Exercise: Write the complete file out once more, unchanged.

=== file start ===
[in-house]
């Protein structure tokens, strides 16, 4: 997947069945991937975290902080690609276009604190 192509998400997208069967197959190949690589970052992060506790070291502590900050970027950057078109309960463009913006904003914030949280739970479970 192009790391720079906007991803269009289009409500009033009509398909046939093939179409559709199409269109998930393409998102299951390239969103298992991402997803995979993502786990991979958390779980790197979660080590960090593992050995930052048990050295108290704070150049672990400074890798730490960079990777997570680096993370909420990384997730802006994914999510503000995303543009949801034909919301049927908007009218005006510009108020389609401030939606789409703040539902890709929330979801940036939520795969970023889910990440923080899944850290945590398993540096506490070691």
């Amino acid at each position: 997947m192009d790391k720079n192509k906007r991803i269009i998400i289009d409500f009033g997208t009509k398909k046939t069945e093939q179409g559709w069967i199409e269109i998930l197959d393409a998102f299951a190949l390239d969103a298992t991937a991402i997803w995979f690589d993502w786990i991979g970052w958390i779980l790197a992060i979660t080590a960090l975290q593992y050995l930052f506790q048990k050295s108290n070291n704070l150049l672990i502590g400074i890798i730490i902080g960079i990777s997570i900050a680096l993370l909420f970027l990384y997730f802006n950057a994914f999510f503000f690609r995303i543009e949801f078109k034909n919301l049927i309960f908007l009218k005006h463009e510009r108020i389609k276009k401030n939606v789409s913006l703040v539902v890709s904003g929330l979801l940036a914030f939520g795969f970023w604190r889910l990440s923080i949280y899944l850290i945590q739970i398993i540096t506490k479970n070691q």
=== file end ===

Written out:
[in-house]
């Protein structure tokens, strides 16, 4: 997947069945991937975290902080690609276009604190 192509998400997208069967197959190949690589970052992060506790070291502590900050970027950057078109309960463009913006904003914030949280739970479970 192009790391720079906007991803269009289009409500009033009509398909046939093939179409559709199409269109998930393409998102299951390239969103298992991402997803995979993502786990991979958390779980790197979660080590960090593992050995930052048990050295108290704070150049672990400074890798730490960079990777997570680096993370909420990384997730802006994914999510503000995303543009949801034909919301049927908007009218005006510009108020389609401030939606789409703040539902890709929330979801940036939520795969970023889910990440923080899944850290945590398993540096506490070691």
């Amino acid at each position: 997947m192009d790391k720079n192509k906007r991803i269009i998400i289009d409500f009033g997208t009509k398909k046939t069945e093939q179409g559709w069967i199409e269109i998930l197959d393409a998102f299951a190949l390239d969103a298992t991937a991402i997803w995979f690589d993502w786990i991979g970052w958390i779980l790197a992060i979660t080590a960090l975290q593992y050995l930052f506790q048990k050295s108290n070291n704070l150049l672990i502590g400074i890798i730490i902080g960079i990777s997570i900050a680096l993370l909420f970027l990384y997730f802006n950057a994914f999510f503000f690609r995303i543009e949801f078109k034909n919301l049927i309960f908007l009218k005006h463009e510009r108020i389609k276009k401030n939606v789409s913006l703040v539902v890709s904003g929330l979801l940036a914030f939520g795969f970023w604190r889910l990440s923080i949280y899944l850290i945590q739970i398993i540096t506490k479970n070691q």